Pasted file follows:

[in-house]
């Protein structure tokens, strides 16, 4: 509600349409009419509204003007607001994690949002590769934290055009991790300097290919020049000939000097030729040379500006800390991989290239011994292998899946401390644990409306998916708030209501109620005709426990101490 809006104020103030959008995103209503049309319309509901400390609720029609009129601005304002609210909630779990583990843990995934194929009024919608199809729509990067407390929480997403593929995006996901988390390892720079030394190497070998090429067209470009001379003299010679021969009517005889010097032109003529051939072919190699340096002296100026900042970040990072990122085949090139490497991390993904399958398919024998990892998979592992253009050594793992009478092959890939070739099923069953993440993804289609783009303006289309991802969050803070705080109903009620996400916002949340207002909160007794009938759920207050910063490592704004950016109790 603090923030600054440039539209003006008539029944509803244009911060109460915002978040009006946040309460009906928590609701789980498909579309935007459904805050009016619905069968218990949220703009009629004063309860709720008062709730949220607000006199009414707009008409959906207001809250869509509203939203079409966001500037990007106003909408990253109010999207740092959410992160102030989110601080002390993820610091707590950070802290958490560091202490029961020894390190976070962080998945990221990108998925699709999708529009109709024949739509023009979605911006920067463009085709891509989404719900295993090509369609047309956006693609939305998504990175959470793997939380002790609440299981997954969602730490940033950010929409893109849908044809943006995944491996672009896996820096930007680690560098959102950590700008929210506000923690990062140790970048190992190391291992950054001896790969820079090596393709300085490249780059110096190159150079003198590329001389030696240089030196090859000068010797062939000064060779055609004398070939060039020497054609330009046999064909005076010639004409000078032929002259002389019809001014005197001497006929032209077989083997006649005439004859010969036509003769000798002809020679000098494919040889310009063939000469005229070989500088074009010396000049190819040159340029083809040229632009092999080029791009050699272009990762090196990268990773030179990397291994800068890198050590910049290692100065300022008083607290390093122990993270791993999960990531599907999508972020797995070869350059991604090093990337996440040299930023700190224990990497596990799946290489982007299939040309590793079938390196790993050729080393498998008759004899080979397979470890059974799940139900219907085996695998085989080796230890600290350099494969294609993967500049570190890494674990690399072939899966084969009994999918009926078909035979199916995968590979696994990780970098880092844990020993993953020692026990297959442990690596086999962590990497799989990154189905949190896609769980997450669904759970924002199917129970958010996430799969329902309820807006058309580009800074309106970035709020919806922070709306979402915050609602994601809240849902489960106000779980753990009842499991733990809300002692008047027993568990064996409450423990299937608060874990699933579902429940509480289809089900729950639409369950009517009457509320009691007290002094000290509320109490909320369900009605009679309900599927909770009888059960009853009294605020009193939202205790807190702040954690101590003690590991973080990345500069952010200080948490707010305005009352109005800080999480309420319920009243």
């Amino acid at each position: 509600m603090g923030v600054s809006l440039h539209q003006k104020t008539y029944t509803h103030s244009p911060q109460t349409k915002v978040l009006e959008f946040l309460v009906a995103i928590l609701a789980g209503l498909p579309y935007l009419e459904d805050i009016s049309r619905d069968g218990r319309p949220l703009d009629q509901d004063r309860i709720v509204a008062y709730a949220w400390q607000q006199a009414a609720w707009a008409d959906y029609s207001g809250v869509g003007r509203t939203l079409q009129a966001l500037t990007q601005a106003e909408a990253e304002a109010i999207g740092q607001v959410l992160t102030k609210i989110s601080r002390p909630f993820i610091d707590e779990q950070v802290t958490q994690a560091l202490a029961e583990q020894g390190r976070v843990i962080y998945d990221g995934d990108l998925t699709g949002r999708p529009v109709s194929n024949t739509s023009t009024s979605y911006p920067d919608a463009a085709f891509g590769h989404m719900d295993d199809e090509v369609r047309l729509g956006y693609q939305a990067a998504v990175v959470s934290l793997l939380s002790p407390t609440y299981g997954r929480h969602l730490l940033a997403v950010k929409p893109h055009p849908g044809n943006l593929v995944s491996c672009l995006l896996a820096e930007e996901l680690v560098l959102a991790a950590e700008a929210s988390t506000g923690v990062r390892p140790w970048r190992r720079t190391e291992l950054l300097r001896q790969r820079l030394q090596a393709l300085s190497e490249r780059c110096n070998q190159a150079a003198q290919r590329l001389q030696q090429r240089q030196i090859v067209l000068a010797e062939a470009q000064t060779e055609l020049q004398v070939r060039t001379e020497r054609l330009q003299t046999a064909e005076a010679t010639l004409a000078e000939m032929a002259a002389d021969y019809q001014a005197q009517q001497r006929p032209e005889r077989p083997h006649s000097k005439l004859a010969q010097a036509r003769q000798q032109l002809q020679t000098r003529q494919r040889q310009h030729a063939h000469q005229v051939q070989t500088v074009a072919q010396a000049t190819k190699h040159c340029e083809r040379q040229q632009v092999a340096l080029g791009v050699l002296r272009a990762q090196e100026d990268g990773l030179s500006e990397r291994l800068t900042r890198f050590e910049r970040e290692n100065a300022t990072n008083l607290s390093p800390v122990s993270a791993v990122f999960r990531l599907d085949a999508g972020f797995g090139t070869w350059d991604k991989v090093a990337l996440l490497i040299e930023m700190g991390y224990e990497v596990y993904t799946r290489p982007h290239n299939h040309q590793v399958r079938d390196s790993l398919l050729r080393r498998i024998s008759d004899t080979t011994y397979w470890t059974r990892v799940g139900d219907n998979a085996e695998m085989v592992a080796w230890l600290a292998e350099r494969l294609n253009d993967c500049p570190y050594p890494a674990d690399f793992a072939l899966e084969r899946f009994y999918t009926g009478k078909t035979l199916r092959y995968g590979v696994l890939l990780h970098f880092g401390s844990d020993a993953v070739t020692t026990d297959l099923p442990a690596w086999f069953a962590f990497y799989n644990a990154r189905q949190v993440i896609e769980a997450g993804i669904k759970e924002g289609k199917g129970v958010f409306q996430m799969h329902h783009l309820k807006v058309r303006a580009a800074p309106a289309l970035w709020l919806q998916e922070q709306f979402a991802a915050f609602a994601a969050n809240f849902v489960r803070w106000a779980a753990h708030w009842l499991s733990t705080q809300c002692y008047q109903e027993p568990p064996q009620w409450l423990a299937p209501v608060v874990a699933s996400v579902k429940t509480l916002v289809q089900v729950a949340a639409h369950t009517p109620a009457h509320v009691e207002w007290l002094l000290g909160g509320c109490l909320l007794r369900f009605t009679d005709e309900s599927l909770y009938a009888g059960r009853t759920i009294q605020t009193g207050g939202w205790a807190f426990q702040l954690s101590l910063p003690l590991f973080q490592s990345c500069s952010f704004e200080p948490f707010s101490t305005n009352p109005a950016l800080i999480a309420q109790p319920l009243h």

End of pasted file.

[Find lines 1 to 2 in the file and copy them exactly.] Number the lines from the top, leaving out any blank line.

[in-house]
């Protein structure tokens, strides 16, 4: 509600349409009419509204003007607001994690949002590769934290055009991790300097290919020049000939000097030729040379500006800390991989290239011994292998899946401390644990409306998916708030209501109620005709426990101490 809006104020103030959008995103209503049309319309509901400390609720029609009129601005304002609210909630779990583990843990995934194929009024919608199809729509990067407390929480997403593929995006996901988390390892720079030394190497070998090429067209470009001379003299010679021969009517005889010097032109003529051939072919190699340096002296100026900042970040990072990122085949090139490497991390993904399958398919024998990892998979592992253009050594793992009478092959890939070739099923069953993440993804289609783009303006289309991802969050803070705080109903009620996400916002949340207002909160007794009938759920207050910063490592704004950016109790 603090923030600054440039539209003006008539029944509803244009911060109460915002978040009006946040309460009906928590609701789980498909579309935007459904805050009016619905069968218990949220703009009629004063309860709720008062709730949220607000006199009414707009008409959906207001809250869509509203939203079409966001500037990007106003909408990253109010999207740092959410992160102030989110601080002390993820610091707590950070802290958490560091202490029961020894390190976070962080998945990221990108998925699709999708529009109709024949739509023009979605911006920067463009085709891509989404719900295993090509369609047309956006693609939305998504990175959470793997939380002790609440299981997954969602730490940033950010929409893109849908044809943006995944491996672009896996820096930007680690560098959102950590700008929210506000923690990062140790970048190992190391291992950054001896790969820079090596393709300085490249780059110096190159150079003198590329001389030696240089030196090859000068010797062939000064060779055609004398070939060039020497054609330009046999064909005076010639004409000078032929002259002389019809001014005197001497006929032209077989083997006649005439004859010969036509003769000798002809020679000098494919040889310009063939000469005229070989500088074009010396000049190819040159340029083809040229632009092999080029791009050699272009990762090196990268990773030179990397291994800068890198050590910049290692100065300022008083607290390093122990993270791993999960990531599907999508972020797995070869350059991604090093990337996440040299930023700190224990990497596990799946290489982007299939040309590793079938390196790993050729080393498998008759004899080979397979470890059974799940139900219907085996695998085989080796230890600290350099494969294609993967500049570190890494674990690399072939899966084969009994999918009926078909035979199916995968590979696994990780970098880092844990020993993953020692026990297959442990690596086999962590990497799989990154189905949190896609769980997450669904759970924002199917129970958010996430799969329902309820807006058309580009800074309106970035709020919806922070709306979402915050609602994601809240849902489960106000779980753990009842499991733990809300002692008047027993568990064996409450423990299937608060874990699933579902429940509480289809089900729950639409369950009517009457509320009691007290002094000290509320109490909320369900009605009679309900599927909770009888059960009853009294605020009193939202205790807190702040954690101590003690590991973080990345500069952010200080948490707010305005009352109005800080999480309420319920009243």